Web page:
I thought it would be useful to pool the Letterboxd community's extensive film knowledge to create a series of lists…
Take no prisoners.
Set in the near future, Lockout follows a falsely convicted ex-government agent , whose one chance at obtaining freedom lies in the dangerous mission of rescuing the President's daughter from rioting convicts at an outer space maximum security prison.
An ounce of Die Hard
Two tablespoons of Escape from New York
Two packets of evil Scotsmen (plain)
A pinch of Mission Impossible
One prime sample of a wise cracking, hilarious Guy Pearce
A touch of Road Runner
Then, stir forcefully and vigorously, until you get an uneven and lumpy mixture.
Bake in the oven for 90 minutes and you get a cake you've eaten before, but which tastes nice enough to satisfy your appetite.
Oh my Holy God.
This god damn movie. What the shit is this? I was recommended this by a coworker. He said "It's stupid, but so much fun". When I go into work on Monday, I am going to kick him in the shins a bunch of times until he explains to me what was fun about this vapid, pathetic nightmare of a film.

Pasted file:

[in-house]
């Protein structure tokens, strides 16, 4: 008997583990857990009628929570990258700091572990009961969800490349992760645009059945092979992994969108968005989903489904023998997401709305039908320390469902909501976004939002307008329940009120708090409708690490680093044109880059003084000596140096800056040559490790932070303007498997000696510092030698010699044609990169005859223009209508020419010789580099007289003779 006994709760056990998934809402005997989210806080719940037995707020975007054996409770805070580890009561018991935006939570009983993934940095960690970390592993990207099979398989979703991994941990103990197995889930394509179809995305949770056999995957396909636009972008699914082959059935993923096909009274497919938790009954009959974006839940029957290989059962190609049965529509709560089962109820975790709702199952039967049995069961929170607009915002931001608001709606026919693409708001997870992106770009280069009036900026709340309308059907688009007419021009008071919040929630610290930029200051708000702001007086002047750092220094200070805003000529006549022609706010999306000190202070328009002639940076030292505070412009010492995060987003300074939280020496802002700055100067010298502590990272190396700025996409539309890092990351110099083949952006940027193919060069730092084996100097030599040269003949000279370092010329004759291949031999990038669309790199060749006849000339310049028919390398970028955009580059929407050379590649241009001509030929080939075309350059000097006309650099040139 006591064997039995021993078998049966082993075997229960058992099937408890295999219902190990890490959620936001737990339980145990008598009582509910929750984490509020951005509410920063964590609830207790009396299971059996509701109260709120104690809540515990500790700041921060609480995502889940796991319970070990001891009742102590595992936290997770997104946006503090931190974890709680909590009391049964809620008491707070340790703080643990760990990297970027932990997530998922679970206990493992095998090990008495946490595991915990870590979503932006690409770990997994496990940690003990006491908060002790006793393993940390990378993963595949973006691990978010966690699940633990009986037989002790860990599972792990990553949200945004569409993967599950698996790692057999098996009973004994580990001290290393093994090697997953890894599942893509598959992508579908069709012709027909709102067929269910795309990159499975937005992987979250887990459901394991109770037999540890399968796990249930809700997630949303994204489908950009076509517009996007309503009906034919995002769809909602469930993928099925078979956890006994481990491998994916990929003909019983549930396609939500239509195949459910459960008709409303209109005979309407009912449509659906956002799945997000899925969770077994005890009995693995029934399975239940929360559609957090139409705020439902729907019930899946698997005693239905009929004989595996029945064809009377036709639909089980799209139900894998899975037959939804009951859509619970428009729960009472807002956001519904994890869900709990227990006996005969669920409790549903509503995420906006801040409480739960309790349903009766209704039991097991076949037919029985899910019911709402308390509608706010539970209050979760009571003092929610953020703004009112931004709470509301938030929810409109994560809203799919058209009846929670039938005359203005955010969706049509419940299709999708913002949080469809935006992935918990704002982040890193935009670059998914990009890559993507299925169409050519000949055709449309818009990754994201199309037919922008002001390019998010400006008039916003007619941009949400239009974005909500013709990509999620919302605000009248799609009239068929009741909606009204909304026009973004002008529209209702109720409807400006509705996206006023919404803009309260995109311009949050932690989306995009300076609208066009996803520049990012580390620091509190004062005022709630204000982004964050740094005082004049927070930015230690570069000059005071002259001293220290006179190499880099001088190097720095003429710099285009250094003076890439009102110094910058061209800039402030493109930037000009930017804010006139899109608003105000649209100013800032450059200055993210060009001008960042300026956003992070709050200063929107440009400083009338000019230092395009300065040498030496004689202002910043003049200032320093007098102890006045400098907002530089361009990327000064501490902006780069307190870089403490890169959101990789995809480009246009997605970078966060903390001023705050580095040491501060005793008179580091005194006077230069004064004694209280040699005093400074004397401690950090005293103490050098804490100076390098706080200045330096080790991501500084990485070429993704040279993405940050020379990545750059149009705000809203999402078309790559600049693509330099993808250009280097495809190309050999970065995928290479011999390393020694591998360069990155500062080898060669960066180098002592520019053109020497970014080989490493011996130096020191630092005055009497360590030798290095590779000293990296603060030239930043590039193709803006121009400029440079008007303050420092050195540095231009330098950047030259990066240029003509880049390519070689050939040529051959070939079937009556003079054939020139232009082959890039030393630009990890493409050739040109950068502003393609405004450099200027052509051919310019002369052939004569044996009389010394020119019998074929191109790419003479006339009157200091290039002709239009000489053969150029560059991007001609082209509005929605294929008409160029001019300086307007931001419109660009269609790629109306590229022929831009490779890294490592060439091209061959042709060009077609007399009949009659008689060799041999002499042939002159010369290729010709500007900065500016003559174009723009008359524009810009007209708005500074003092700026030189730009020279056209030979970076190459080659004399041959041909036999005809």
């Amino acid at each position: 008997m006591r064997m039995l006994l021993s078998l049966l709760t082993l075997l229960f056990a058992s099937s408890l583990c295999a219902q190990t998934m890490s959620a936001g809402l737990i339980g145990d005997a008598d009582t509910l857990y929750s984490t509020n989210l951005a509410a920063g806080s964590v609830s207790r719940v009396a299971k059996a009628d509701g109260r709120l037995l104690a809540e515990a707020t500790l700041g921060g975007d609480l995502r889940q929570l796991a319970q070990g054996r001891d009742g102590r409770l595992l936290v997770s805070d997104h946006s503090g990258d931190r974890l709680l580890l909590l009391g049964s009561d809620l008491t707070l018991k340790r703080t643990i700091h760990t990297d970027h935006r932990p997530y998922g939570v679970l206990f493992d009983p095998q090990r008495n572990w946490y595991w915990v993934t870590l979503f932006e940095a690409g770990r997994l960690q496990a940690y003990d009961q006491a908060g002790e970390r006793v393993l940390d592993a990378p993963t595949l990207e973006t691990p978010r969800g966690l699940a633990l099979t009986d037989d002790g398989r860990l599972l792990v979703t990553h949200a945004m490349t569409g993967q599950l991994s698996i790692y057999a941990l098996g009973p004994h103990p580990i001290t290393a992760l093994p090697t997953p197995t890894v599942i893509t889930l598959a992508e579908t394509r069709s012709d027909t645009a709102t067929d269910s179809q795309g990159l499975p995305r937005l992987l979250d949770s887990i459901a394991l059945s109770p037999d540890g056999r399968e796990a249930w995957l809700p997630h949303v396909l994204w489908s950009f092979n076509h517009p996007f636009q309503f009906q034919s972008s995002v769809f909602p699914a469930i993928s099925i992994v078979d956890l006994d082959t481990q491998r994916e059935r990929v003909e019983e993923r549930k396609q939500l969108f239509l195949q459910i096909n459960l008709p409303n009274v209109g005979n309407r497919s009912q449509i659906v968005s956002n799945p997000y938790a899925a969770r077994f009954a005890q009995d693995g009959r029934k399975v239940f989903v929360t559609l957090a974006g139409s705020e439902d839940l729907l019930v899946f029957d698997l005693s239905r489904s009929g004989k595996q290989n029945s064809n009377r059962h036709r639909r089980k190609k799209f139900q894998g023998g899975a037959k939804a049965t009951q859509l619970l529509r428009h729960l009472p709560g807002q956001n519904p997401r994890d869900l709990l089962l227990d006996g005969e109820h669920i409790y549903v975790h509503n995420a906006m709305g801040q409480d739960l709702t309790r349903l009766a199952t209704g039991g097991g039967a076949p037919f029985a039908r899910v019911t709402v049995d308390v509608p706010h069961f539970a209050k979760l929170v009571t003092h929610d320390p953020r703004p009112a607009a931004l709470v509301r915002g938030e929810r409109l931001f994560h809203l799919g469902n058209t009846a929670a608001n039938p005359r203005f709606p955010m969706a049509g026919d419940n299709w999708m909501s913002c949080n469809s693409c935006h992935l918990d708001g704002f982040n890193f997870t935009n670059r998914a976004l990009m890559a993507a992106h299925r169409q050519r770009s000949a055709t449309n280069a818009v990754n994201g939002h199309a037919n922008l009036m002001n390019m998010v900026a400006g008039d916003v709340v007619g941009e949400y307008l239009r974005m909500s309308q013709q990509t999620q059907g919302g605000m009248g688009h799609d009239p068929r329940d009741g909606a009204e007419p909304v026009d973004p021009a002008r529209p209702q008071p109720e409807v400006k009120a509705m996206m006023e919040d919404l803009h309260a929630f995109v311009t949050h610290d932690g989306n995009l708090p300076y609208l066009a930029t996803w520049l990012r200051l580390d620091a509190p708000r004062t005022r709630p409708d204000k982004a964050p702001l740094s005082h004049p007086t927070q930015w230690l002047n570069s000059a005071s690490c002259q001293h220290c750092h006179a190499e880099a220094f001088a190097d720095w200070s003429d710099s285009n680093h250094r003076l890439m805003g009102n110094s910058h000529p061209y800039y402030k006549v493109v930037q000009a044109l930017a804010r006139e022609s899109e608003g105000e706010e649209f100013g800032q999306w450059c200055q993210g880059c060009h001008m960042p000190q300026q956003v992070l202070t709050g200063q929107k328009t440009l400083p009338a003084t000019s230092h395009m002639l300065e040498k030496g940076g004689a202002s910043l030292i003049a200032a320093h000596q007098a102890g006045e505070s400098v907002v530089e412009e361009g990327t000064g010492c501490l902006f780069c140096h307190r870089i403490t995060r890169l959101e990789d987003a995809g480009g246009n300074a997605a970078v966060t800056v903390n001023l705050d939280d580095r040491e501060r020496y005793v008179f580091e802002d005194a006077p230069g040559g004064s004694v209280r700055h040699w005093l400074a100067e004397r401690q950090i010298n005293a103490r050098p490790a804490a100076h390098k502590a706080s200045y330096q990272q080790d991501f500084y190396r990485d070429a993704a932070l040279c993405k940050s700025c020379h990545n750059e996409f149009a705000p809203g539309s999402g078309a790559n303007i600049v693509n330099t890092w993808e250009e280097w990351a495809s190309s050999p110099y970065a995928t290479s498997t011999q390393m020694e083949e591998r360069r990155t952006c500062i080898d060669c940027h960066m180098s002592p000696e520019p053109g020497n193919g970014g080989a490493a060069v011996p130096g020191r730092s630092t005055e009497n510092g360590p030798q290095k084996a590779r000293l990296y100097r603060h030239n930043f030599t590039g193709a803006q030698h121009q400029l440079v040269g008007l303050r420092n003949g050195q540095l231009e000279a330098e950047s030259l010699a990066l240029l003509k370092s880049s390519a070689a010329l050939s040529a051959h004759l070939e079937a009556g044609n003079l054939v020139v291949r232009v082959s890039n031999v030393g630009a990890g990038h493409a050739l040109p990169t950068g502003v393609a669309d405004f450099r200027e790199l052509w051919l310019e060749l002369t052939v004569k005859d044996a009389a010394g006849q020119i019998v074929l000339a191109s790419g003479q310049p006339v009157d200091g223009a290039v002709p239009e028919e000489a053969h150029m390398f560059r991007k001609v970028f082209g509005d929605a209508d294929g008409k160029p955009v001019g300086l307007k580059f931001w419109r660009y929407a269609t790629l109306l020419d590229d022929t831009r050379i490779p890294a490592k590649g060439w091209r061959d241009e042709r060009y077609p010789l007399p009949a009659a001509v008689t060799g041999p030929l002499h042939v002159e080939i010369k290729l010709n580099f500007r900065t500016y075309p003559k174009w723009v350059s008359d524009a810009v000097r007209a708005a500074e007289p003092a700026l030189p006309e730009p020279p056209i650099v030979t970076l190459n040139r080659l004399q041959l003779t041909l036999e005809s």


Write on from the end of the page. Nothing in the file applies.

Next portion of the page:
Guy Pierce is wrongfully convicted of a murder. A woman goes to visit a big ole' space prison to see if the inmates are being treated well, since they are kept in stasis and it can have a negative impact on their well being. The prisoners riot and she is trapped up there, and guess what?…
"Here's an apple, and a gun, don't talk to strangers, shoot them."